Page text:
Emotions drive action. Could be anger or fear or greed or almost any of the deadly sins. In times of market adjustments we tend to multi-task them. Weak decisions follow.
These two are psychologists and had it not been for Tversky’s death, both would have been awarded the Nobel memorial prize in economics. Kahneman alone was. Their findings around decision making has become important as “Behavioural Economics”
When I first began to take the Chartered Accountants course one wise professor offered important advice for dealing with clients.
“There is such a thing as a paper profit, but all losses are real”
We act because that is what emotions make us do. If we all behave the same fearful ways, the stock market would quickly reach 0.00. Fortunately some people begin to see the futility of fear and start to buy when it is down enough. They are the semi-rational.
The rational held some cash when things were good, and more as they were more good. When the market took a hit they were ready.
No doubt you are the superbly disciplined investor who has absolute emotional control. Seldom fearful. Never greedy.
Suppose at a New Year’s Eve party you discover I am an investment advisor. You like what I seem to know and you offer me a deal. You will give me $100,000 to invest as I see fit for 12 months. Next New Year’s Eve we will meet and review the outcome.
Next year your $100,000 is worth $2,000,000. You are understandably pleased and agree to commit the money for another year.
At the end of the second year, your account is $300,000.
After the second year, would you introduce me to your friends as the guy who tripled your money in two years?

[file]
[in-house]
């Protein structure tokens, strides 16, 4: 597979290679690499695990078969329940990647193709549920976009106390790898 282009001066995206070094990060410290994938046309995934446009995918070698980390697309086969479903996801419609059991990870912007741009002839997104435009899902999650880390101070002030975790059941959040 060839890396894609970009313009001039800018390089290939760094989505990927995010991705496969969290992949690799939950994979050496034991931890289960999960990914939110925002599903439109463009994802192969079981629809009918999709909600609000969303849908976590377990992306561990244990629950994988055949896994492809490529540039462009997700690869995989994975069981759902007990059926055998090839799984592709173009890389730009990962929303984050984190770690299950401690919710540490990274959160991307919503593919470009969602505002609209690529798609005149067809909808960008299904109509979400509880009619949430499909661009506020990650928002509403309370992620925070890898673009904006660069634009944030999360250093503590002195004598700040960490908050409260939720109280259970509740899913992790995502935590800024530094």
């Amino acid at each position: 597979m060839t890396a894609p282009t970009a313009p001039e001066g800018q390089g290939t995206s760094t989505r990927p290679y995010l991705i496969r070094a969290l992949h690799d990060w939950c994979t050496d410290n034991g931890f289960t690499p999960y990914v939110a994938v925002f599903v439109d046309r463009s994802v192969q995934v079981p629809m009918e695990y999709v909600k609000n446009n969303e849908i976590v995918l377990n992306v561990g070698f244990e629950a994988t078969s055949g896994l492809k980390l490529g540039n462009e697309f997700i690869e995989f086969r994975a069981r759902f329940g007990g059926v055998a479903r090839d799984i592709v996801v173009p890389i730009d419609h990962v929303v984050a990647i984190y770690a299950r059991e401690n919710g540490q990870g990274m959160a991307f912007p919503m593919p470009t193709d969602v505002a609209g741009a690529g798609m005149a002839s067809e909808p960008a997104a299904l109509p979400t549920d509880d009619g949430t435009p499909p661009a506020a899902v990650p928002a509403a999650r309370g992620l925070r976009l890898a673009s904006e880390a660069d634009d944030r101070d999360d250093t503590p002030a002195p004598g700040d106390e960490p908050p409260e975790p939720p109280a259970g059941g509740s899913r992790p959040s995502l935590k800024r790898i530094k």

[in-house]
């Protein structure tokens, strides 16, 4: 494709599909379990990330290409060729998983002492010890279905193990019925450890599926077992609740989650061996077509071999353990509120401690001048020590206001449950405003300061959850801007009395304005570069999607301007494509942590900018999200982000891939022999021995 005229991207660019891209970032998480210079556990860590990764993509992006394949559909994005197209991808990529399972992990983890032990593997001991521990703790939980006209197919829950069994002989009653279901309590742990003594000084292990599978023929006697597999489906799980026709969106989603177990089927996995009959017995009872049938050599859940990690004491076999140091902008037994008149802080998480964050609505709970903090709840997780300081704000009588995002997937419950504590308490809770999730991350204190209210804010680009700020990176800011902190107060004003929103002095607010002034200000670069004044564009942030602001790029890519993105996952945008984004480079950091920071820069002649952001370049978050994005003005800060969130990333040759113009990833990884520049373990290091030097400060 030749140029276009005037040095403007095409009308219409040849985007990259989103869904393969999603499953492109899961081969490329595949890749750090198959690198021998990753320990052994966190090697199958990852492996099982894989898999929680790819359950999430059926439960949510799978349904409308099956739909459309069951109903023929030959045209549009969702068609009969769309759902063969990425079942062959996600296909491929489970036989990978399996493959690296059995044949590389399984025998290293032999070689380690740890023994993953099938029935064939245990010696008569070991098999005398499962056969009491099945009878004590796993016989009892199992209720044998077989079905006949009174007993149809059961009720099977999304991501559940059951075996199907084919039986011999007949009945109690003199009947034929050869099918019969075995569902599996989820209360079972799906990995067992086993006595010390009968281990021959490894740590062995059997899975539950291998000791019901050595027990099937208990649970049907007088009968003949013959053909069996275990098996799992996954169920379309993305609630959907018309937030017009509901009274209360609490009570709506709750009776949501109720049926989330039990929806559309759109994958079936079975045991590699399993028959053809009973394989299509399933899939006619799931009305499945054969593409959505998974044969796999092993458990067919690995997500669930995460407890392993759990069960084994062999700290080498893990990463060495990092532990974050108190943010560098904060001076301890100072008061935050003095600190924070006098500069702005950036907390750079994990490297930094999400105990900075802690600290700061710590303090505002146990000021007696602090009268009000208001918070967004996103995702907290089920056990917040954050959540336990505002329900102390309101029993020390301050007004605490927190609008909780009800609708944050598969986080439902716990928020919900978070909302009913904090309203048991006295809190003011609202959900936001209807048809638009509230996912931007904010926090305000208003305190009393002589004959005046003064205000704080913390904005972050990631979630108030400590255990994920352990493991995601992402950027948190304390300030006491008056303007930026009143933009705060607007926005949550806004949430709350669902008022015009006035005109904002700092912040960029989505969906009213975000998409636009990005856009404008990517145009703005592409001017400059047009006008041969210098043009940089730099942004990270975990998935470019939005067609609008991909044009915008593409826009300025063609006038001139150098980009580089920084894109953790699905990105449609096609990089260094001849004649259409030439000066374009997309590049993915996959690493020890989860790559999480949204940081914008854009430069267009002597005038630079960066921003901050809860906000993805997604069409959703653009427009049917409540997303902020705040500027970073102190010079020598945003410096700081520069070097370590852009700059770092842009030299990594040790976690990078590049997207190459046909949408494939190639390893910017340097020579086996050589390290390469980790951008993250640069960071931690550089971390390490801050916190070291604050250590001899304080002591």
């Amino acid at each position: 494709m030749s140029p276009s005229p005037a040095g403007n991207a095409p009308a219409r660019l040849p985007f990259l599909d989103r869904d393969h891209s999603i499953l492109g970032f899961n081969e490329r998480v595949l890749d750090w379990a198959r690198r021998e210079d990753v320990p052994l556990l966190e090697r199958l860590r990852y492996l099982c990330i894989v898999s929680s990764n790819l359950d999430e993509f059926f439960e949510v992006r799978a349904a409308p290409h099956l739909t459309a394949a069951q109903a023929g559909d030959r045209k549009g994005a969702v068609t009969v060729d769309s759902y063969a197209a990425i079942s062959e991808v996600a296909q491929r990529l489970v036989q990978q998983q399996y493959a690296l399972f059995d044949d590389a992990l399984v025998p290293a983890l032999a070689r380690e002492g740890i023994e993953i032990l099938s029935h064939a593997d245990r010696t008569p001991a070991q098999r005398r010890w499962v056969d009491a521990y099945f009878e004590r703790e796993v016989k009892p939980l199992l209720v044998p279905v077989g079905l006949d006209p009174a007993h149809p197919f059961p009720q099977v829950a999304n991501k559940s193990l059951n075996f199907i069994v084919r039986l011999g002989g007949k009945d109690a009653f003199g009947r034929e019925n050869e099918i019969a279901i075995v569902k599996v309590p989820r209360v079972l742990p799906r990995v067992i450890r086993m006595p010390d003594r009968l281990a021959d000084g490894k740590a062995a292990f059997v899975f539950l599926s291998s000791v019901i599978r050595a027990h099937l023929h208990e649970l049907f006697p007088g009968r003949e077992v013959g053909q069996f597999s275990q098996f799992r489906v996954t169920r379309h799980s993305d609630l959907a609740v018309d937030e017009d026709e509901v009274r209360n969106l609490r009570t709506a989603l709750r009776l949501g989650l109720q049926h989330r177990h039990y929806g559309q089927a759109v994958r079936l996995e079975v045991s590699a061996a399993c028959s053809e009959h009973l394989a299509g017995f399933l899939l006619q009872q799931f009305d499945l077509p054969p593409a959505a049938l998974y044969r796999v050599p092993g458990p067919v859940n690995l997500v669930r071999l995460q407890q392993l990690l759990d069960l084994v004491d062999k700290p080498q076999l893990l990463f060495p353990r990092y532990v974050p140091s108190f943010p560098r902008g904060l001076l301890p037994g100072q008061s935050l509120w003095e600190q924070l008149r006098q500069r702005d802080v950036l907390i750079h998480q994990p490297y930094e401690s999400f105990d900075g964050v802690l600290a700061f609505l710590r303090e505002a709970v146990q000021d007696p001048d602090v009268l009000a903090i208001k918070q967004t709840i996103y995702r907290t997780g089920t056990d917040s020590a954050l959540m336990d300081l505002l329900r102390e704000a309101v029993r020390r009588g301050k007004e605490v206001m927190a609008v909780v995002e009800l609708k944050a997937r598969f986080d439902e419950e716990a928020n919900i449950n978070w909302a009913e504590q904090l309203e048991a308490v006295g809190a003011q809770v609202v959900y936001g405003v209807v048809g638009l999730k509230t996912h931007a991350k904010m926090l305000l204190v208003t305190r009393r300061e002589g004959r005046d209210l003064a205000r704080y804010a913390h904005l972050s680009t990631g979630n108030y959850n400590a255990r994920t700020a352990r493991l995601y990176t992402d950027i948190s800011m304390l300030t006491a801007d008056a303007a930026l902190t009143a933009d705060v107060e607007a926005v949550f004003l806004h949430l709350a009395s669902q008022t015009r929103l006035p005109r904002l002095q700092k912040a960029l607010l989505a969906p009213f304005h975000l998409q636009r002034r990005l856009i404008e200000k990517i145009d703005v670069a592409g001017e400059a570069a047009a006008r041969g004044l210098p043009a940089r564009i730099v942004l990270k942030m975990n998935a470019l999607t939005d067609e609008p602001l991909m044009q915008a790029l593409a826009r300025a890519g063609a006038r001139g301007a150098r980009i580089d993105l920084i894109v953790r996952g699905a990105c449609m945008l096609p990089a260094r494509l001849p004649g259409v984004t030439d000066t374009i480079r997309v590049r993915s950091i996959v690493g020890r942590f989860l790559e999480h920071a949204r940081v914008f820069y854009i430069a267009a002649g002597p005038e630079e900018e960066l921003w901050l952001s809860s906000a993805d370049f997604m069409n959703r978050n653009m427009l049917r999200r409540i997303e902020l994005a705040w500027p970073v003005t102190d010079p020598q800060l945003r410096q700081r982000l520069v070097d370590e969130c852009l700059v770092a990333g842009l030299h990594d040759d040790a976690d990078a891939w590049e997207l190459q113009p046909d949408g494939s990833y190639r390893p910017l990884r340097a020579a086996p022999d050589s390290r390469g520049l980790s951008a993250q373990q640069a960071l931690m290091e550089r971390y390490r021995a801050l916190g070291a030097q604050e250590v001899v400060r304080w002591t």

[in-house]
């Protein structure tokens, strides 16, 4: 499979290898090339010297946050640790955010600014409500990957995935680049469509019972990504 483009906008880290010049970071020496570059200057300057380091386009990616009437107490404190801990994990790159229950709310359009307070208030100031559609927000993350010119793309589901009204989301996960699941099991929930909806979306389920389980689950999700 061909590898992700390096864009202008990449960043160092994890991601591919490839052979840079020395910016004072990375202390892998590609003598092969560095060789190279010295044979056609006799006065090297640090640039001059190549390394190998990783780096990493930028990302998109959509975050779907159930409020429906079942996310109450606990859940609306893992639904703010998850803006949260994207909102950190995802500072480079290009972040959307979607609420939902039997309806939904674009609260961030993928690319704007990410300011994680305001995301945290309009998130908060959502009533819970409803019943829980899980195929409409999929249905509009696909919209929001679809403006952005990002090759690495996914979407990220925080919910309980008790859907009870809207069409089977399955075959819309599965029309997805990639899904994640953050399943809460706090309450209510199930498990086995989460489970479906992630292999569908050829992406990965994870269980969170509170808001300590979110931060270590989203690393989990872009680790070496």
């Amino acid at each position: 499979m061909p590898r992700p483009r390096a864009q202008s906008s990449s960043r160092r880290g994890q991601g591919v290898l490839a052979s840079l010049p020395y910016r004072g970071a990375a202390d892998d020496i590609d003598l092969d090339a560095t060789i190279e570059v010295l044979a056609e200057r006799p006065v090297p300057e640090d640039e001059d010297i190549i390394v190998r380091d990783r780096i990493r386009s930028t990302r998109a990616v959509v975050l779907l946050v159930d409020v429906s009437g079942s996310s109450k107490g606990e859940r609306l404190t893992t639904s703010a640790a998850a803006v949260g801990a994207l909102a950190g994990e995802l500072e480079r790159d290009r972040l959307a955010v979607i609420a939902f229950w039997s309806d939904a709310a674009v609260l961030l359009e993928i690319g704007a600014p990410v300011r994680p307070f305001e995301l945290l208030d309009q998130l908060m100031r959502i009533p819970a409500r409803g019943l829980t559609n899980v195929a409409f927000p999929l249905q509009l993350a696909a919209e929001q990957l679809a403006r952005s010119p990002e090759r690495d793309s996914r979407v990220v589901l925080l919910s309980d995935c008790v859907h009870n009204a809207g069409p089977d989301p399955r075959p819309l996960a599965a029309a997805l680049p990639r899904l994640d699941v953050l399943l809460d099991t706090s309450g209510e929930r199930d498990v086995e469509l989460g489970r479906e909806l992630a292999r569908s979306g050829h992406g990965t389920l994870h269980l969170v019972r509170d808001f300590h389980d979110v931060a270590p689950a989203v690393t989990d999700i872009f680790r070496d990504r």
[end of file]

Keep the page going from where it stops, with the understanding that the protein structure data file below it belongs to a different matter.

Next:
Objectively, triple your money in two years is an amazing result, but losses are real, regardless of how they came to be.
Understand that your emotions get in the way and they are triggered by the vagaries of the stock market’s pricing mechanism and the pundits who take advantage of our fragile emotional nature.
The more often you look, the more often you will be disappointed.
A loss is feels about twice as bad as a gain of the same size feels good.
We are all emotional. You need a defense. Have reasonable objectives. Don’t pay much attention to the pricing noise. An advisor could help.
It is hard for you to soothe yourself.
Don Shaughnessy arranges life insurance for people who understand the value of a life insured estate. He can be reached at The Protectors Group, a large insurance, employee benefits, and investment agency in Peterborough, Ontario. In previous careers, he has been a partner in a large international public accounting firm, CEO of a software start-up, a partner in an energy management system importer, and briefly in the restaurant business.
Please be in touch if I can help you. email@example.com 866-285-7772